determinations are supported by substantial evidence, allegations that he impermissibly
“played doctor” are unavailing. See, e.g., Gibbens v. Comm’r of Soc. Sec., 659 F. App’x
238, 2016 U.S. App. LEXIS 15198, at *19-20 (6th Cir. 2016); Griffith v. Comm’r of Soc.
Sec., 582 F. App’x 555, 562 (6th Cir. 2014). Here, as discussed above, the ALJ’s RFC
findings are supported by substantial evidence.
Finally, Plaintiff contends that if the ALJ found Dr. Salomon’s report to be
ambiguous or inadequately explained, the ALJ should have re-contacted the doctor
instead of simply rejecting the opinion. However, an ALJ is not required to re-contact a
consultative examiner whose opinion is not sufficiently supported by objective medical
evidence. See Ferguson v. Comm’r of Soc. Sec., 628 F.3d 269, 274 (6th Cir. 2010)
(where a treating source’s “opinion was deemed unpersuasive not because its bases
were unclear, but because they were not corroborated by objective medical evidence,”
there was no obligation to re-contact the treating physician). Indeed, Social Security
Ruling 96-5p requires the ALJ to re-contact only a treating source – and not a
consultative examiner – if that source’s opinion is unclear. Here, Dr. Salomon is not a
treating source, nor did the ALJ find his opinion to be unclear but simply unsupported by
objective findings. Therefore, there was no obligation to re-contact.
B. Obesity Analysis
Plaintiff also contends that the ALJ did not properly consider his obesity in
combination with his other impairments, as required by Social Security Ruling 02-1p.
Plaintiff claims that the Magistrate Judge erred by failing to address the “detailed
guidance” set forth in SSR 02-1p with respect to how an ALJ is to assess obesity in
conjunction with other impairments.
The R&R aptly summarizes the guidance offered in SSR 02-1p. (Doc. 23, pp.
20-21). It notes that obesity is recognized “as ‘a risk factor’ that increases an
individual’s chances of developing impairments and notes that obesity often complicates
chronic diseases of the cardiovascular, respiratory, and musculoskeletal body systems.”
(Id. at 21). As acknowledged in Plaintiff’s own objections (Doc. 24, p. 5), the R&R
states that the ruling “does not mandate a particular mode of analysis for an obese
claimant.” (Doc. 23, p. 21 ) (citing Bledsoe v. Barnhart, 165 F. App’x 408, 411-12 (6th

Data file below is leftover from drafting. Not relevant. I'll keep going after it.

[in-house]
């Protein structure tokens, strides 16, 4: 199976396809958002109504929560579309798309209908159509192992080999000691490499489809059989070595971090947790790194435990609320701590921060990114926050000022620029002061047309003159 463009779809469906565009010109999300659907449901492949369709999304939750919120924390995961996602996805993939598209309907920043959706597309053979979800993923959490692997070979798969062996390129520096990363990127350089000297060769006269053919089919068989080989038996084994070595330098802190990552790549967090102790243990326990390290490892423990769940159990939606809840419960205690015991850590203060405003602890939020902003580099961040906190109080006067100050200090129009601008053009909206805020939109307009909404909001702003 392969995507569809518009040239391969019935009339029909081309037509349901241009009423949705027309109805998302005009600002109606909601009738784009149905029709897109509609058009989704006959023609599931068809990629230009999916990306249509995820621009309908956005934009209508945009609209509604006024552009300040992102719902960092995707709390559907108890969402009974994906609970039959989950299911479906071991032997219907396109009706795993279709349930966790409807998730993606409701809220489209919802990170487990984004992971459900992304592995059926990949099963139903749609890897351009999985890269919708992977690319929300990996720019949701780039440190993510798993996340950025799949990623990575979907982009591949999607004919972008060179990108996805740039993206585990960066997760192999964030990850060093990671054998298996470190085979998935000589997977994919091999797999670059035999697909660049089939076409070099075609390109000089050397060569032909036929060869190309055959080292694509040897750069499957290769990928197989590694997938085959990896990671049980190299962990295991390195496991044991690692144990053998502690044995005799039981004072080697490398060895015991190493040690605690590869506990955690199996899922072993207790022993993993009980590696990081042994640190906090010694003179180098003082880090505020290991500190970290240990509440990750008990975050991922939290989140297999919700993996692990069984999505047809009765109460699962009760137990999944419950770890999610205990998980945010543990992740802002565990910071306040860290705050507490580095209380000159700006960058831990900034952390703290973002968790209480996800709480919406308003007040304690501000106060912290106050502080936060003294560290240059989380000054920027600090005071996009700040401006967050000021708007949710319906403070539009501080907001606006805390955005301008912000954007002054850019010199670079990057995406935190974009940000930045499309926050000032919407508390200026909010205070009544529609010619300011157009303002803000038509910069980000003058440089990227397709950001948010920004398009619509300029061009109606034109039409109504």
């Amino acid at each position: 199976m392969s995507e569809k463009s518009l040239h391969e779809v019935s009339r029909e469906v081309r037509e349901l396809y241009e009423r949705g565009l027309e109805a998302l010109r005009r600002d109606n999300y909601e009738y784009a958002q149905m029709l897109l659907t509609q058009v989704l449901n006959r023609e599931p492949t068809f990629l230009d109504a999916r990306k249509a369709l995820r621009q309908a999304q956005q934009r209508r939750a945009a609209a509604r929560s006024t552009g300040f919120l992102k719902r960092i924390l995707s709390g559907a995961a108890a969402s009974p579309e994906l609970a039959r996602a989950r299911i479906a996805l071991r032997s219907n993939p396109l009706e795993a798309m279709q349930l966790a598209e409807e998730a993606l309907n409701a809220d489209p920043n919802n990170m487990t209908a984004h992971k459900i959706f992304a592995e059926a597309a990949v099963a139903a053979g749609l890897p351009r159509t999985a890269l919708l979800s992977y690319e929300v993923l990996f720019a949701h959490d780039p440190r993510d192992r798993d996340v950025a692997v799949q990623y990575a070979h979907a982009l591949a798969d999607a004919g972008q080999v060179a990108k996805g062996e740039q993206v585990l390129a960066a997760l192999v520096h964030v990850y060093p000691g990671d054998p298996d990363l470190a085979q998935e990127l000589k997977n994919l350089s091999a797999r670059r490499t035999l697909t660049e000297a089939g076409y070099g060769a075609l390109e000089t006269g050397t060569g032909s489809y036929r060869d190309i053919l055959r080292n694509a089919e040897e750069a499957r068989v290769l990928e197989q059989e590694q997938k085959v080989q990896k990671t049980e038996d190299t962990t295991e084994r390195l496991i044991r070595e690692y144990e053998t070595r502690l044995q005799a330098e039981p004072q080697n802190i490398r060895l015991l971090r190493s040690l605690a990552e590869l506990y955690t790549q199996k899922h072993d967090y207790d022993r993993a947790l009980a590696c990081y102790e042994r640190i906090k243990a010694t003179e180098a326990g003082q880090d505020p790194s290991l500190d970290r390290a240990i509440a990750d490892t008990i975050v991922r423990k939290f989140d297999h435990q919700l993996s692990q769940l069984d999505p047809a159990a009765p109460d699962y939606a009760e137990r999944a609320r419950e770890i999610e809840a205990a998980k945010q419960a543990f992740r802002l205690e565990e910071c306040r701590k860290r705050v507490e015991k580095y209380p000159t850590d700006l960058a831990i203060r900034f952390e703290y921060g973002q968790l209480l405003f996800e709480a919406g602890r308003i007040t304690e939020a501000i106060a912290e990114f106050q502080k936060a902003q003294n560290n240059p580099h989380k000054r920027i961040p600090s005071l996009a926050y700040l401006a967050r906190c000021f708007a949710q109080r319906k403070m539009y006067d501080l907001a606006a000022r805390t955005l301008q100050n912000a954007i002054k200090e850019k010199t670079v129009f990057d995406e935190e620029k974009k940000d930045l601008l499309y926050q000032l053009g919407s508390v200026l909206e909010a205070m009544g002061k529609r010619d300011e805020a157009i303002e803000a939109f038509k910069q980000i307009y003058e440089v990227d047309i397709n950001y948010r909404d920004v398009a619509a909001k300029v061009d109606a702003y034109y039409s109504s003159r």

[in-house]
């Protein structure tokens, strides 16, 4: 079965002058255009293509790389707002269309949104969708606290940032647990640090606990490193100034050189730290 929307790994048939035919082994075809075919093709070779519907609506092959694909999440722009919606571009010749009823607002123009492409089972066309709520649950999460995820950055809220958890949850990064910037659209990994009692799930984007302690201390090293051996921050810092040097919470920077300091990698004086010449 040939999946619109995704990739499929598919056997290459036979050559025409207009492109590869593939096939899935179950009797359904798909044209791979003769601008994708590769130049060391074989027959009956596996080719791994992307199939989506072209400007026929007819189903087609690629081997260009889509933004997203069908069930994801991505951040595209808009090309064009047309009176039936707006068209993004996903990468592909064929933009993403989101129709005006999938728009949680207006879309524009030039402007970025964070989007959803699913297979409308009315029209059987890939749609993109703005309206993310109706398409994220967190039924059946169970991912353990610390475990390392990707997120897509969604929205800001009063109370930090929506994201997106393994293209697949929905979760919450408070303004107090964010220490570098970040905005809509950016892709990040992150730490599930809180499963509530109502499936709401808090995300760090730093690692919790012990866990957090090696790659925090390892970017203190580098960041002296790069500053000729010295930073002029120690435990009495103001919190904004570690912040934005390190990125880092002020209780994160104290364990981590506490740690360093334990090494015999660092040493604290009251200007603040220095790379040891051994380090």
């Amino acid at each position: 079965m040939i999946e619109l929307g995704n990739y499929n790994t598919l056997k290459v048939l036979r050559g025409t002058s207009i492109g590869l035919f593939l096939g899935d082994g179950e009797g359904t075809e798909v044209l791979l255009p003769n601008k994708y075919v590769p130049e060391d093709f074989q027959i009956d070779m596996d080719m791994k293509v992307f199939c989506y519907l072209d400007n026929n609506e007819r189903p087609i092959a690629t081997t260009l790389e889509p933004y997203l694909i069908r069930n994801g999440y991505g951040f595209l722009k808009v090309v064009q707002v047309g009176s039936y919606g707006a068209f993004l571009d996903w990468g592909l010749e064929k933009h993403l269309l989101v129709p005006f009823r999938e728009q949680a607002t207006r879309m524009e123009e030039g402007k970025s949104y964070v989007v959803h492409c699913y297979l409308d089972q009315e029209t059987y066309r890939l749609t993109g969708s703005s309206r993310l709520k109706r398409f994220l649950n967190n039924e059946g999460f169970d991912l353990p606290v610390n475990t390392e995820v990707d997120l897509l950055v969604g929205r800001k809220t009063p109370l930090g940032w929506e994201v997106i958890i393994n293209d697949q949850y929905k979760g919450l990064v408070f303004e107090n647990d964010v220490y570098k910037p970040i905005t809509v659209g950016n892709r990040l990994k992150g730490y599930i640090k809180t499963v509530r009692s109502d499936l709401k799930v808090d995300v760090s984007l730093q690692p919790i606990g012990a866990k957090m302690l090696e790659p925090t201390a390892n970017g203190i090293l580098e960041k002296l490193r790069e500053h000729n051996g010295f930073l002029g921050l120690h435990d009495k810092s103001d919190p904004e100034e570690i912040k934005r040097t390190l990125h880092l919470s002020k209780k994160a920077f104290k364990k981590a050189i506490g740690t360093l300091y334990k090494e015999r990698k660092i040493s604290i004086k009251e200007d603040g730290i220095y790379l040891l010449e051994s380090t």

Cir. 2006)). Nonetheless, the ALJ must do more than reference the fact of Plaintiff’s
obesity in passing, Shilo v. Comm’r of Soc. Sec., 600 F. App’x 956, 959 (6th Cir. 2015)
(citing Norman v. Astrue, 694 F.Supp.2d 738, 741-42 (N.D. Ohio 2010)), and must
“consider the claimant's obesity, in combination with other impairments, at all stages of
the sequential evaluation,” Nejat v. Comm'r of Soc. Sec., 359 F. App'x 574, 577 (6th Cir.
The Magistrate Judge then evaluated the ALJ’s consideration of Plaintiff’s
In this case, it is clear that the ALJ considered the effects of Ranalli’s
obesity. As an initial matter, the ALJ specifically found that Ranalli’s
obesity was a severe impairment. (Tr. 17). In addition, here, as in
Bledsoe, the ALJ not only specifically recognized SSR 02-1p but also
explicitly discussed treatment records with findings regarding obesity and
weight gain. (Tr. 17, 21, 24, 655, 841). For example, the ALJ identified
Ranalli as “clinically obese” with a BMI of 38.7 when he weighed 240
pounds at the consultative examination in May of 2011.4 (Tr. 21, 655).
Moreover, the ALJ limited Ranalli to light work with additional restrictions
related to standing, walking, postural activities, commercial driving, and
the use of foot controls. (Tr. 20). Ranalli has not even asserted – let
alone pointed to specific evidence demonstrating – that his obesity
increased the severity of his other impairments or affected his functioning
to a greater extent than reflected in the ALJ’s RFC finding. For these
reasons, Ranalli simply has not shown that the ALJ erred in considering
the functional effects of his obesity. See, e.g., Essary v. Comm’r of Soc.
Sec., 114 F. App’x 662, 667 (6th Cir. 2004) (finding that the ALJ took
Essary’s obesity into account and the “absence of further elaboration on
the issue of obesity likely stems from the fact that Essary failed to present
evidence of any functional limitations resulting specifically from her
(Doc. 23, pp. 21-22). Plaintiff has not offered any specific objections regarding the
Magistrate Judge’s analysis. Accordingly, the Court is not obligated to reassess the
identical arguments presented before the Magistrate Judge with no identification of error
in the Magistrate Judge’s recommendation. See, e.g., Owens v. Comm’r of Soc. Sec.,
No 1:12-47, 2013 U.S. Dist. LEXIS 44411 (W.D. Mich. Mar. 28, 2013) (“Plaintiff's
objections are merely recitations of the identical arguments that were before the
magistrate judge. This Court is not obligated to address objections made in this form
because the objections fail to identify the specific errors in the magistrate judge's
proposed recommendations.”); Davis v. Caruso, No. 07-10115, 2008 U.S. Dist. LEXIS
13713, at *5 (E.D. Mich. Feb. 25, 2008) (denying an objection to an R&R where Plaintiff
“merely rehash[ed] his arguments” made before the Magistrate Judge). Accordingly,
Plaintiff’s arguments are unavailing, and the Court adopts the analysis and conclusions
set forth in the R&R.
For the foregoing reasons, the Court OVERRULES Plaintiff’s objections,
ADOPTS the R&R, GRANTS the Commissioner’s Motion for Summary Judgment and
DENIES Plaintiff’s Motion for Summary Judgment.
IT IS SO ORDERED.
Date: March 3, 2017
s/Marianne O. Battani
MARIANNE O. BATTANI
United States District Judge
CERTIFICATE OF SERVICE
The undersigned certifies that the foregoing Order was served upon counsel of record via the Court's ECF System to
their respective email addresses or First Class U.S. mail to the non-ECF participants on March 3, 2017.
s/ Kay Doaks